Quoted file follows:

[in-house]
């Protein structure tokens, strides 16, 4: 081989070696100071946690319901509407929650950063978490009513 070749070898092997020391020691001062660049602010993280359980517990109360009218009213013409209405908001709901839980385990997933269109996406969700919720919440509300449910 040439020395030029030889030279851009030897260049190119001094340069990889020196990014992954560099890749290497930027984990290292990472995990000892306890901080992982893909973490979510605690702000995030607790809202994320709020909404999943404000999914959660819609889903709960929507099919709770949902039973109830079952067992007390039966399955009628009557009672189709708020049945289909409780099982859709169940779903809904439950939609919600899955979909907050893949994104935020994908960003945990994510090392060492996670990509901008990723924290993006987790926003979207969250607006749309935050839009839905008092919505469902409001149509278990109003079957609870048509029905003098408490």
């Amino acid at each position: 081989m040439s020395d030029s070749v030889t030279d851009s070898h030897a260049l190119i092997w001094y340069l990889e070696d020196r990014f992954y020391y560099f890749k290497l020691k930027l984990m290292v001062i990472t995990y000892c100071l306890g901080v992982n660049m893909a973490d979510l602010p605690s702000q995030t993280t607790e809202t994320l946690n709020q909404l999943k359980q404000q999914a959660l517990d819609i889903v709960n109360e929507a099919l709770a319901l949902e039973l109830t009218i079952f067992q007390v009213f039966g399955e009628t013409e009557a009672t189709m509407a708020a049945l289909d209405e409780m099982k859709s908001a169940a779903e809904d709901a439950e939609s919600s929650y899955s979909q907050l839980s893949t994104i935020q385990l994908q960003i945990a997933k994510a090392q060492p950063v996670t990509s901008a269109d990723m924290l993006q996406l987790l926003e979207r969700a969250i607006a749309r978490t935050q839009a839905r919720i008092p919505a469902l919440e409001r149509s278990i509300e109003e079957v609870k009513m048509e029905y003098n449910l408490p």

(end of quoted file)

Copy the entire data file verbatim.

[in-house]
């Protein structure tokens, strides 16, 4: 081989070696100071946690319901509407929650950063978490009513 070749070898092997020391020691001062660049602010993280359980517990109360009218009213013409209405908001709901839980385990997933269109996406969700919720919440509300449910 040439020395030029030889030279851009030897260049190119001094340069990889020196990014992954560099890749290497930027984990290292990472995990000892306890901080992982893909973490979510605690702000995030607790809202994320709020909404999943404000999914959660819609889903709960929507099919709770949902039973109830079952067992007390039966399955009628009557009672189709708020049945289909409780099982859709169940779903809904439950939609919600899955979909907050893949994104935020994908960003945990994510090392060492996670990509901008990723924290993006987790926003979207969250607006749309935050839009839905008092919505469902409001149509278990109003079957609870048509029905003098408490």
């Amino acid at each position: 081989m040439s020395d030029s070749v030889t030279d851009s070898h030897a260049l190119i092997w001094y340069l990889e070696d020196r990014f992954y020391y560099f890749k290497l020691k930027l984990m290292v001062i990472t995990y000892c100071l306890g901080v992982n660049m893909a973490d979510l602010p605690s702000q995030t993280t607790e809202t994320l946690n709020q909404l999943k359980q404000q999914a959660l517990d819609i889903v709960n109360e929507a099919l709770a319901l949902e039973l109830t009218i079952f067992q007390v009213f039966g399955e009628t013409e009557a009672t189709m509407a708020a049945l289909d209405e409780m099982k859709s908001a169940a779903e809904d709901a439950e939609s919600s929650y899955s979909q907050l839980s893949t994104i935020q385990l994908q960003i945990a997933k994510a090392q060492p950063v996670t990509s901008a269109d990723m924290l993006q996406l987790l926003e979207r969700a969250i607006a749309r978490t935050q839009a839905r919720i008092p919505a469902l919440e409001r149509s278990i509300e109003e079957v609870k009513m048509e029905y003098n449910l408490p």